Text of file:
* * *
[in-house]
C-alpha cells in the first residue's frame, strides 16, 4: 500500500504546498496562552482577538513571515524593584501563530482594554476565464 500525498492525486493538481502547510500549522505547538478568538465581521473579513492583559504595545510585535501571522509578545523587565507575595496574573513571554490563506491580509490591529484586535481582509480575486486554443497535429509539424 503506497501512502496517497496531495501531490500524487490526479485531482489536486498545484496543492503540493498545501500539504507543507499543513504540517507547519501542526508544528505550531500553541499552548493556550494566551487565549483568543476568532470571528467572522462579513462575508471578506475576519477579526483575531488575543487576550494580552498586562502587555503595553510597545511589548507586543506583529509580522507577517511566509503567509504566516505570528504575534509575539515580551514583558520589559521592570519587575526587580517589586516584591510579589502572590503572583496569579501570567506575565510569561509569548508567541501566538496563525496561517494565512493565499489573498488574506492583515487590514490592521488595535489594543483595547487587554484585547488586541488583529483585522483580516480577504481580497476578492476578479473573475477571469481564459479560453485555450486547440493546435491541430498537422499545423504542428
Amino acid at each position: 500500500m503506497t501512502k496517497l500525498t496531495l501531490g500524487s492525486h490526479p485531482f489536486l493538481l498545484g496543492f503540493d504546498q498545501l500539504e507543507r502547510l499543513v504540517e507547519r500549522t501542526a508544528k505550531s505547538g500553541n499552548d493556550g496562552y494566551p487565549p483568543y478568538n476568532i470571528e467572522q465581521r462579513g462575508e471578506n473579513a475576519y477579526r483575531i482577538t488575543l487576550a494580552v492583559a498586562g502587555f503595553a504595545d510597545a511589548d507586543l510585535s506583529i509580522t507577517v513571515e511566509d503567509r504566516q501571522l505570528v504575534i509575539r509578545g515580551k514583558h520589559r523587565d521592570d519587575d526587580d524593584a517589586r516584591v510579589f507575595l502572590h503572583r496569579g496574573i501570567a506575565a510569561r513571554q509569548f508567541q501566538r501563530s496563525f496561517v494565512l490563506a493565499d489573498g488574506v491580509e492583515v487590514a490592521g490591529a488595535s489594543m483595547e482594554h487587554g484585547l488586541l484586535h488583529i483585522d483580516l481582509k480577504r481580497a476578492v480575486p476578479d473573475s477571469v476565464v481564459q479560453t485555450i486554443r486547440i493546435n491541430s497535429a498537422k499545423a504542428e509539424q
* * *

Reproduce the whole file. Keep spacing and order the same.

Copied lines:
[in-house]
C-alpha cells in the first residue's frame, strides 16, 4: 500500500504546498496562552482577538513571515524593584501563530482594554476565464 500525498492525486493538481502547510500549522505547538478568538465581521473579513492583559504595545510585535501571522509578545523587565507575595496574573513571554490563506491580509490591529484586535481582509480575486486554443497535429509539424 503506497501512502496517497496531495501531490500524487490526479485531482489536486498545484496543492503540493498545501500539504507543507499543513504540517507547519501542526508544528505550531500553541499552548493556550494566551487565549483568543476568532470571528467572522462579513462575508471578506475576519477579526483575531488575543487576550494580552498586562502587555503595553510597545511589548507586543506583529509580522507577517511566509503567509504566516505570528504575534509575539515580551514583558520589559521592570519587575526587580517589586516584591510579589502572590503572583496569579501570567506575565510569561509569548508567541501566538496563525496561517494565512493565499489573498488574506492583515487590514490592521488595535489594543483595547487587554484585547488586541488583529483585522483580516480577504481580497476578492476578479473573475477571469481564459479560453485555450486547440493546435491541430498537422499545423504542428
Amino acid at each position: 500500500m503506497t501512502k496517497l500525498t496531495l501531490g500524487s492525486h490526479p485531482f489536486l493538481l498545484g496543492f503540493d504546498q498545501l500539504e507543507r502547510l499543513v504540517e507547519r500549522t501542526a508544528k505550531s505547538g500553541n499552548d493556550g496562552y494566551p487565549p483568543y478568538n476568532i470571528e467572522q465581521r462579513g462575508e471578506n473579513a475576519y477579526r483575531i482577538t488575543l487576550a494580552v492583559a498586562g502587555f503595553a504595545d510597545a511589548d507586543l510585535s506583529i509580522t507577517v513571515e511566509d503567509r504566516q501571522l505570528v504575534i509575539r509578545g515580551k514583558h520589559r523587565d521592570d519587575d526587580d524593584a517589586r516584591v510579589f507575595l502572590h503572583r496569579g496574573i501570567a506575565a510569561r513571554q509569548f508567541q501566538r501563530s496563525f496561517v494565512l490563506a493565499d489573498g488574506v491580509e492583515v487590514a490592521g490591529a488595535s489594543m483595547e482594554h487587554g484585547l488586541l484586535h488583529i483585522d483580516l481582509k480577504r481580497a476578492v480575486p476578479d473573475s477571469v476565464v481564459q479560453t485555450i486554443r486547440i493546435n491541430s497535429a498537422k499545423a504542428e509539424q